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You may wonder about a ribbon blender vs. a paddle blender if you want to mix or blend dry goods. While you’d typically look for the best blender to do it all, sometimes you need an additional mixer that offers something beyond typical blender action. Both the ribbon mixer and paddle mixer offer a similar blender style for dry ingredients. Still, there are some differences you should not miss.
The ribbon mixer and paddle mixers are both types of mixers that are used for large amounts of dry ingredients like flour or grains. If you like the idea of being able to completely control how coarse or fine your powders or grounds are, you can check out the benefits of a mortar and pestle vs blender. But if you’re just making a smoothie, for example, a stick blender or hand blender is recommended. However, if you like making soups, you may want to get one of the top blenders for hot liquids.
A ribbon blender, also called a ribbon agitator, is typically used by food manufacturers. Usually set in a large horizontal mixer, the ribbon blades are traditionally long twisted metal strips attached along a counter-rotating shaft. They are great for large batch sizes of food products that are small, uniform, or made of viscous materials. Unlike personal blenders, these have big blending containers and are great for large projects.
If you cannot afford a full ribbon or paddle mixer, look for a blender attachment or traditional mixer to do the job.
A conventional ribbon blender offers excellent large batch mixing of powders and small, uniform materials. The blades can work through clumps of powder or grain to give a consistent mixture of dry ingredients.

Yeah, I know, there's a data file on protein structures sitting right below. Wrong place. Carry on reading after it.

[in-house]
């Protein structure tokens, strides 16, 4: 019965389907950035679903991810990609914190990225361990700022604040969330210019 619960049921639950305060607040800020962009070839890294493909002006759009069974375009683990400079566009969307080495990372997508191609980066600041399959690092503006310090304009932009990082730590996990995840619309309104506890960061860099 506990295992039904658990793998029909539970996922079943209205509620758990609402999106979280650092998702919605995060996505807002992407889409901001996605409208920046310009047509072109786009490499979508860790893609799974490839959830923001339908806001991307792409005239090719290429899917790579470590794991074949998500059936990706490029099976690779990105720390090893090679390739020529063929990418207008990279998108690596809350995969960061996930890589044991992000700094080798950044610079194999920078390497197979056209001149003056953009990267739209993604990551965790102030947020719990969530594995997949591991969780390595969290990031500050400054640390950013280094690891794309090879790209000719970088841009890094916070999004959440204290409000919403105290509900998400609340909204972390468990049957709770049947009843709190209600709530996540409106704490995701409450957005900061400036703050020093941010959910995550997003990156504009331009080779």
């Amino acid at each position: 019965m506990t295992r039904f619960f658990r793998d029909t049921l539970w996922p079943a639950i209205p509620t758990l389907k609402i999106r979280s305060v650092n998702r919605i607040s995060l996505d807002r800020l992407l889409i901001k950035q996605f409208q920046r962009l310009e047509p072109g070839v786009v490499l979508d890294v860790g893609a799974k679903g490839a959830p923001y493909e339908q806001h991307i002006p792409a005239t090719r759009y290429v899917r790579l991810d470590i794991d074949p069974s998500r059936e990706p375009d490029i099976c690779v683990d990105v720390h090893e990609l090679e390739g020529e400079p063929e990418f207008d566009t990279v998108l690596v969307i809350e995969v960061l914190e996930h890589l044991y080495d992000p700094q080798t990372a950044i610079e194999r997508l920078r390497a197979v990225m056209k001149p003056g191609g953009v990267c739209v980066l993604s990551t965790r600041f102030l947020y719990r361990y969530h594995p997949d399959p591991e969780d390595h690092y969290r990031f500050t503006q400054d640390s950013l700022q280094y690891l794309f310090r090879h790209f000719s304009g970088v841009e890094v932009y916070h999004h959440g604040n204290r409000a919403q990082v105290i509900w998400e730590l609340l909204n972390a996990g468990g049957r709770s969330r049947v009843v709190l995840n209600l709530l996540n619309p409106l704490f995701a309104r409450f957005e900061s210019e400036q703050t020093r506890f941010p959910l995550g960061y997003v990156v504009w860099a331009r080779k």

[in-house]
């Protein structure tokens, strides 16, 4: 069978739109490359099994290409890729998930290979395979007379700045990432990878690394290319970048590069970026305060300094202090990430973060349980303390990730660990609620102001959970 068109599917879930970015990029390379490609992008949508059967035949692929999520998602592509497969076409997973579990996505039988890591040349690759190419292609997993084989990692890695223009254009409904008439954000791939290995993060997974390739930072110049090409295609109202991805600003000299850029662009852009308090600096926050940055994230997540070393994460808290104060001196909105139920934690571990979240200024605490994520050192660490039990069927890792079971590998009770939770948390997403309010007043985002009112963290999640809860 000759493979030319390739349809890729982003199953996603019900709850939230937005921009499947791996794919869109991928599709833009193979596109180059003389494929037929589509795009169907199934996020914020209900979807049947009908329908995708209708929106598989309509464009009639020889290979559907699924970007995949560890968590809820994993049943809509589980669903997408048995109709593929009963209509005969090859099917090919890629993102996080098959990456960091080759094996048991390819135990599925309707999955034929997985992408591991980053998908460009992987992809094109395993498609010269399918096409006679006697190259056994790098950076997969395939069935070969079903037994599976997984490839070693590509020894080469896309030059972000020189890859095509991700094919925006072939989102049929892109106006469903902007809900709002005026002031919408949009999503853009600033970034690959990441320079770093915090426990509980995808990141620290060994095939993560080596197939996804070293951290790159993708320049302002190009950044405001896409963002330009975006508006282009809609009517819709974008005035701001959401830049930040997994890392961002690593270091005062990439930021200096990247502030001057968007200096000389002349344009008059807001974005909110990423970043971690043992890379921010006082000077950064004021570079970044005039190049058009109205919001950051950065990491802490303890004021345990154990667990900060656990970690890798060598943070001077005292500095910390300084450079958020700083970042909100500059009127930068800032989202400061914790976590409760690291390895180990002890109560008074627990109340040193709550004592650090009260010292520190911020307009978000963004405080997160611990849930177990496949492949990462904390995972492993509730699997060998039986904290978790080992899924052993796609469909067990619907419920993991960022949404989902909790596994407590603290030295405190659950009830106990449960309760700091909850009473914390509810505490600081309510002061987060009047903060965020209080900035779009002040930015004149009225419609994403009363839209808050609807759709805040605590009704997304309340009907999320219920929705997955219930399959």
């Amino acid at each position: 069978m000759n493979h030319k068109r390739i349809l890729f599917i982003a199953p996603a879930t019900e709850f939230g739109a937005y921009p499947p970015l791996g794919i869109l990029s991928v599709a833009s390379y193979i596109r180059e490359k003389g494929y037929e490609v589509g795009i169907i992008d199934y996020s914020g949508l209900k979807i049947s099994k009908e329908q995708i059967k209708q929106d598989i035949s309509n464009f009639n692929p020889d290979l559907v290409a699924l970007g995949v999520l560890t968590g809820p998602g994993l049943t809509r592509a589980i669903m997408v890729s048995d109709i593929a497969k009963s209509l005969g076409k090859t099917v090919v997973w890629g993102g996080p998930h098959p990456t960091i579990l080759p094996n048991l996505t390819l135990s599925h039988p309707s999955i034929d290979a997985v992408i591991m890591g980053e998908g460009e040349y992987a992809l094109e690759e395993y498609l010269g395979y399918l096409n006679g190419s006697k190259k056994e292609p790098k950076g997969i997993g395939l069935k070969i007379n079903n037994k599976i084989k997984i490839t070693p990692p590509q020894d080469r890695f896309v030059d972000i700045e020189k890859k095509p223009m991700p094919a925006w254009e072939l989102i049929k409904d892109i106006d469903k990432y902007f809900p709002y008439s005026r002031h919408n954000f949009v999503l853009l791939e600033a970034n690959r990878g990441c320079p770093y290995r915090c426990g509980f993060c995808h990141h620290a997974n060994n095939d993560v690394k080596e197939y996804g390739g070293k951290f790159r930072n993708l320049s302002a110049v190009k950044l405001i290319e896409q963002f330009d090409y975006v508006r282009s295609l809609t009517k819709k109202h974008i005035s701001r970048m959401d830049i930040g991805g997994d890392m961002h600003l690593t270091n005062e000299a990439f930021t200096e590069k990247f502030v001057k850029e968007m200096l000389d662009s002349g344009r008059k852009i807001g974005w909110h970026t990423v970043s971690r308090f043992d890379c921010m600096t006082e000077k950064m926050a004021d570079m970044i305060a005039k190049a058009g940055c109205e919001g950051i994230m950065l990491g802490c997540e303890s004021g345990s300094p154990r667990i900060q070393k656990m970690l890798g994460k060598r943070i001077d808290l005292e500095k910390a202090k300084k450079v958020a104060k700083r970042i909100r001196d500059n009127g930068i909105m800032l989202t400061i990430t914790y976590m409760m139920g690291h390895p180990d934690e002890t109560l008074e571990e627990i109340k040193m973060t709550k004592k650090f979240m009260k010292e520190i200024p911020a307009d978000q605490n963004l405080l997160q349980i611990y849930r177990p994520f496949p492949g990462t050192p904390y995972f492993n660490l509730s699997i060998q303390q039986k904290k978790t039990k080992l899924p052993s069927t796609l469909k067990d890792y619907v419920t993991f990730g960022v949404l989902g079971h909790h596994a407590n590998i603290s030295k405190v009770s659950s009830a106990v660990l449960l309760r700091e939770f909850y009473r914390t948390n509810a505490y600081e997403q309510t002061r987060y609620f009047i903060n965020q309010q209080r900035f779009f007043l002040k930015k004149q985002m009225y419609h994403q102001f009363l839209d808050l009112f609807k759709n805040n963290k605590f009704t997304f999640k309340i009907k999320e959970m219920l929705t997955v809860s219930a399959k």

Ribbon mixers are not perfect and may be a bad choice for some situations. Since ribbon blades run the entire length of the standard shaft, they are much harder to clean and replace than a paddle mixer. In addition, ribbon blenders require more maintenance and adjustment than paddle mixers.
Paddle blenders, also called paddle agitators, are a type of industrial blender for dry ingredients like grain and powder. That said, they are also used in both the chemical engineering and beverage industries. The large metal paddles run along a central shaft. The paddles can lift, push, and mix the ingredients as they spin.
The paddle mixer’s large paddles easily scoop and mix ingredients effortlessly. While they don’t have an excellent blending velocity, they are great for blending powders at a large batch capacity. They also offer a thoroughly balanced mixture.
Paddle blenders do not crush ingredients. Instead, the paddles push their way through ingredients to mix them. So, if your recipe or ingredients need to be broken down, a paddle mixer is not the way to go.
Either mixer is a solid choice if your project requires large amounts of batch mixing. However, for most people, either option won’t be a great fit. Still, some smaller mixers or types of blender attachments emulate the mixing process for a homogenous blend. So, while the fantastic mixing ability of the ribbon and paddle blender may draw you in, most models will be too large and expensive for the average home chef. However, if you are wanting a high-powered blender, you can check out our comparison of the Waring Pro blender vs KitchenAid. Or, if you want to ensure your delicious acai bowl is nice and smooth, check out the top-rated blenders for acai bowls.
Make sure your kitchen projects are big enough to justify the space and financial cost of a paddle or ribbon blender.
What are ribbon blenders used to make?
Ribbon blenders break up and mix food ingredients like powders and grains.
What’s the difference between a food processor and a blender?
A food processor specializes in breaking down small, tough ingredients. A blender can mix or break down both solid and liquid ingredients.
What mixer attachment should I use for buttercream?
Experts recommend that people use a flat beater attachment for buttercream.
STAT: Only about 2 percent of U.S. farmland grows fruits and vegetables, while 59 percent is devoted to commodity crops. (source)